How to Build Your Own Remote Control for a Digital Camera

Written by vail joy
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How to Build Your Own Remote Control for a Digital Camera
Digital Camera Remote Control (jack image by danimages from

There is nothing worse than attempting to get near a rare animal as it is doing something cute, only to have it notice you and dart off into the unattainable distance. A remote focus and shutter release switch for your digital SLR allows you to set up your camera anywhere and then retreat to a safe distance to take the shot. You are limited only by the length of your wire. A remote shutter release can also be used in the studio to set up self-portraits, as well as modified to include an autofocus trigger. As long as your digital camera has a 2.5mm port that can accommodate a headphone jack, you can construct your own remote shutter release for less than £6.

Skill level:

Things you need

  • 2.5mm hands-free phone headset
  • Nail scissors or clippers

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  1. 1

    Gather your equipment. Check the ports and terminals on your camera for size to assure the 2.5mm jack will fit. The headset must have a mute button along the cable to serve as your trigger. These types of triggers have been tested on Canon 300D/350D/400D/450D/1000D digital cameras, as well as the Pentax K100D/K110D, istDS/istDS2, istDL/istDL2 and K10D digital cameras.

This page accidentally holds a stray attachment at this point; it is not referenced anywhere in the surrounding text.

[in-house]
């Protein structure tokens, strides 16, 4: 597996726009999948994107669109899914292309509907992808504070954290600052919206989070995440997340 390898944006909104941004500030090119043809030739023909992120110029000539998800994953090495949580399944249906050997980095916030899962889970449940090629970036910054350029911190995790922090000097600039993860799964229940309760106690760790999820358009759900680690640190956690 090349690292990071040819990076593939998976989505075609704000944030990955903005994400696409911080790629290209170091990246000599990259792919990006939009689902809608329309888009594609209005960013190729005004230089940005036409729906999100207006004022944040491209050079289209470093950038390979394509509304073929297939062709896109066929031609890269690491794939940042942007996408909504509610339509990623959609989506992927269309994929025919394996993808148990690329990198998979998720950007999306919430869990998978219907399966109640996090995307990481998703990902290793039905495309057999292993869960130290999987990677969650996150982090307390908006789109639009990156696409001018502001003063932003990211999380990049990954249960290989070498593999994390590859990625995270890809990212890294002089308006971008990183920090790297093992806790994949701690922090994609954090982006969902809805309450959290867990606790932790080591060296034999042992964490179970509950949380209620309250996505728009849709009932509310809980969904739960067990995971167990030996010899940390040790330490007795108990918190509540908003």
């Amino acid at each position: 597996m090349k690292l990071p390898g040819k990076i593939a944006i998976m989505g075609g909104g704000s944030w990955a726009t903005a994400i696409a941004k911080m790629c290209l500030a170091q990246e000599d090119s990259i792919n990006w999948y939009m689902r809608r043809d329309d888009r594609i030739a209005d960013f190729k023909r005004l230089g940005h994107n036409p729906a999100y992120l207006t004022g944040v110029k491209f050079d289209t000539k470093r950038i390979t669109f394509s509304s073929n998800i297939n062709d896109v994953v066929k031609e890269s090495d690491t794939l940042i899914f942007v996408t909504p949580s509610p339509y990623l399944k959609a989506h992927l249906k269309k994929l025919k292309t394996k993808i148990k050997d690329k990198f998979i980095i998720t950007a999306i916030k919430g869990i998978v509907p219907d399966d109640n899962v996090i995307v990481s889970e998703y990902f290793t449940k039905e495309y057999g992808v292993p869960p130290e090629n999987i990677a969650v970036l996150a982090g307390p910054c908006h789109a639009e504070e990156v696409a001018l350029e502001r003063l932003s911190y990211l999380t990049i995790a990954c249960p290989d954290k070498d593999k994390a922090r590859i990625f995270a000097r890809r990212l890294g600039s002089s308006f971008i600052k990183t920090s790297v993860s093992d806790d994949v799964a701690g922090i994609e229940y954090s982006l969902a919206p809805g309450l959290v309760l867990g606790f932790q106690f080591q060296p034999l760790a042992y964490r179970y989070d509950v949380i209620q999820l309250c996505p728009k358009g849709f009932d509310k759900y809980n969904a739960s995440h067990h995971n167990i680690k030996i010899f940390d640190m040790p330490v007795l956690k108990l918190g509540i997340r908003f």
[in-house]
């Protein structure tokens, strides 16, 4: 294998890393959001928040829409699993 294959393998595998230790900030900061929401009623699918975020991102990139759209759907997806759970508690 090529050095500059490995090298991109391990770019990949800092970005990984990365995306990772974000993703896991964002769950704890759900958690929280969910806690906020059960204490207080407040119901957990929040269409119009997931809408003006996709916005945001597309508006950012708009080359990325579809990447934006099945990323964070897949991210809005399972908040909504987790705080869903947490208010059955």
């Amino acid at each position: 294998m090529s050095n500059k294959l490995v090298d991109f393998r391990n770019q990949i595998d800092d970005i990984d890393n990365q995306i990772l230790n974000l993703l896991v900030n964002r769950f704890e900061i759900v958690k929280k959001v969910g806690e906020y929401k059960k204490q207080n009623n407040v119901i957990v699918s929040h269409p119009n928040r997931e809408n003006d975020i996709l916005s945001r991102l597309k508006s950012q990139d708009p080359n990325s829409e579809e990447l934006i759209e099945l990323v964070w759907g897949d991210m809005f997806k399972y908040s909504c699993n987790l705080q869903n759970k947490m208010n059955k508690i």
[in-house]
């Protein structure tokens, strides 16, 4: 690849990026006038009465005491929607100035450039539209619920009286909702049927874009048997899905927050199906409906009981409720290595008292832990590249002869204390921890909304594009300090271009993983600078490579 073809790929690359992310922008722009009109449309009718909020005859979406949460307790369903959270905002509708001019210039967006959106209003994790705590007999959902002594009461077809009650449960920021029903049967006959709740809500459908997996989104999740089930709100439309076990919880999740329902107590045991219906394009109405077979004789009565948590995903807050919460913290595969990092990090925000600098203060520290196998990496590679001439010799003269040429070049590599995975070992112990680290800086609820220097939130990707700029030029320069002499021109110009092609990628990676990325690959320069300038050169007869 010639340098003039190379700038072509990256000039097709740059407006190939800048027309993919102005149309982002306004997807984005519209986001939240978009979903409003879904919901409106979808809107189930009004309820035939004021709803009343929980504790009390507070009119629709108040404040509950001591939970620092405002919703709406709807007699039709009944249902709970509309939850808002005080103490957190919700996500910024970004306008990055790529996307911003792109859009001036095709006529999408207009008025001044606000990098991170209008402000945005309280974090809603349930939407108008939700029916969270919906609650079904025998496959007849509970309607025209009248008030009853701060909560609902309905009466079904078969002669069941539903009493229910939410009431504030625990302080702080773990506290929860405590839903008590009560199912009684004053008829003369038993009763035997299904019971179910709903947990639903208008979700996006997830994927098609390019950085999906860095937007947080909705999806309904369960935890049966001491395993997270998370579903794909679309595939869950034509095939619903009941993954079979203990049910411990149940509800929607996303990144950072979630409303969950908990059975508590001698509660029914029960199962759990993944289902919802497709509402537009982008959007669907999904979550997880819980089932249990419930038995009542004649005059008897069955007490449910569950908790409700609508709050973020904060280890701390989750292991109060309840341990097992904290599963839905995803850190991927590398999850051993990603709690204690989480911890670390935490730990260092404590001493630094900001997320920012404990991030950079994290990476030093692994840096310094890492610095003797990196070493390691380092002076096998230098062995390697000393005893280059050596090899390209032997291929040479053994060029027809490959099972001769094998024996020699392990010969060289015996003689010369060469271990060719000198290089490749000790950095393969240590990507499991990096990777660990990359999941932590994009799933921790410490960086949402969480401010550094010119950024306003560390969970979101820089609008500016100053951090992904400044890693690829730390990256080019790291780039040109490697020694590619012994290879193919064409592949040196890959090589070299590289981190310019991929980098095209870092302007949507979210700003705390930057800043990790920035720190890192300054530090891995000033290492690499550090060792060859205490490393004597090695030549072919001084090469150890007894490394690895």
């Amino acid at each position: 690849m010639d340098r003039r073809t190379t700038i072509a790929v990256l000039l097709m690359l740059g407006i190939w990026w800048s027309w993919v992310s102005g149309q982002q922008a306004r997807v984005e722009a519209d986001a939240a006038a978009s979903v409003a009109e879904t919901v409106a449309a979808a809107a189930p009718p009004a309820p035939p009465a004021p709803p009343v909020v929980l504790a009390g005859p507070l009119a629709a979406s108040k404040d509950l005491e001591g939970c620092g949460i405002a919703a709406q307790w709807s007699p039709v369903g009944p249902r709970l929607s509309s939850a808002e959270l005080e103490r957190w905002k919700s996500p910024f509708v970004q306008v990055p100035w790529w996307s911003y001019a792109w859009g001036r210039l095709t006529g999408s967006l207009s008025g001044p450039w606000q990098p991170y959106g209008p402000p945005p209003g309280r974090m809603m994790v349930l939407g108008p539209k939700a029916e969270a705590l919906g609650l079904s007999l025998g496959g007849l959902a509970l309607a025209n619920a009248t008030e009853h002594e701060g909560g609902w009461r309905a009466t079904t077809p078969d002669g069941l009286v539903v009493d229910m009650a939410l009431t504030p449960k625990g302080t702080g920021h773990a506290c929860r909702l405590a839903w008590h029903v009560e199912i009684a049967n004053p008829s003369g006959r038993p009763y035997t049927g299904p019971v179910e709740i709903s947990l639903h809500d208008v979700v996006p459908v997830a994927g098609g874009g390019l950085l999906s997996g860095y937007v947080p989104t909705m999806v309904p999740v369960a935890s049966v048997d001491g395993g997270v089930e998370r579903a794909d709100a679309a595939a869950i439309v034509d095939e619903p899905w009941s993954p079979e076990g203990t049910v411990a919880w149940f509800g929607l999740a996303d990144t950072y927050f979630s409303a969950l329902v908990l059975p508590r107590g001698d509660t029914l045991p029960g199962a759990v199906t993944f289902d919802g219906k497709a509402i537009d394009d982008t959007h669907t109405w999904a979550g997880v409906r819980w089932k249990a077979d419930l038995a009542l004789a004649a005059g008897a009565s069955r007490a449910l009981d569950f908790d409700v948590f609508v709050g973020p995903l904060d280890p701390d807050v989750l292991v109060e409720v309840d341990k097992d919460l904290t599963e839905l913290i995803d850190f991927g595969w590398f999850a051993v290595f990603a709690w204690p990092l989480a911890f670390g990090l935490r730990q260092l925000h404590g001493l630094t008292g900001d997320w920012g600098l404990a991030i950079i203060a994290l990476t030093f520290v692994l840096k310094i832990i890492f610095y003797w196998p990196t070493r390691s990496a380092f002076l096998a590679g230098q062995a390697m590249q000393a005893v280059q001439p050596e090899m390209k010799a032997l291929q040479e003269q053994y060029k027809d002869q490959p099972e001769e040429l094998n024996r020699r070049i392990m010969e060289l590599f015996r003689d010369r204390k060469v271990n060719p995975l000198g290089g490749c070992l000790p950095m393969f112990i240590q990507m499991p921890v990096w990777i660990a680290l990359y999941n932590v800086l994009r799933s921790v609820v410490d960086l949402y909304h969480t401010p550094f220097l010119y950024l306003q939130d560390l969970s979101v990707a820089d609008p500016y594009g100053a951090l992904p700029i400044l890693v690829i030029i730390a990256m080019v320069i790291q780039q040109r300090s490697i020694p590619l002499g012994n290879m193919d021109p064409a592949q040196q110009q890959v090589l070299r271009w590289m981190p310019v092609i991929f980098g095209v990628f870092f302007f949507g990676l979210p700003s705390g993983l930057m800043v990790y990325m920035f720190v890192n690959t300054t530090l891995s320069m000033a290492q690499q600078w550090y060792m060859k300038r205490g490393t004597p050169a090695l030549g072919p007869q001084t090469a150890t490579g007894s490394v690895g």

2. 2

    Pry open the two halves of the mute switch of the earpiece. This part is most commonly pea-pod shaped and will contain a tiny circuit board and microphone across which the 3.5mm wire lies. Cut the wire at the tip of the case leading up to the headphone so you only have the button case at one end, and the 3.5mm jack at the other.

  3. 3

    Turn on your camera and set the focus to auto. Plug the trigger into the remote port (located near your camera's USB port) and press the button once to test the response. If the camera snaps, you are done. If nothing happens, you will need to remove the microphone piece.

  4. 4

    Unplug the switch from the camera. Gently snip the wires surrounding the microphone piece, if they exist. Use the tip of the scissors to pry out the microphone from the case. Plug the switch back in and test again. Reassemble the case.

Tips and warnings

  • Tie a small knot in the wire just above where it exits the casing to lead to the jack. This will prevent slip. You could also solder the ends or apply a ring of epoxy or rubber cement to the outside of the reassembled case where the cable exits.
  • If you are having trouble getting the switch to fire, use the tip of the scissor to scratch the tiny connectors on the circuit board leading from the top of the button to where the microphone was. If you need a longer cable, simply pick up an extension cable at your local Fry's or Radio Shack.

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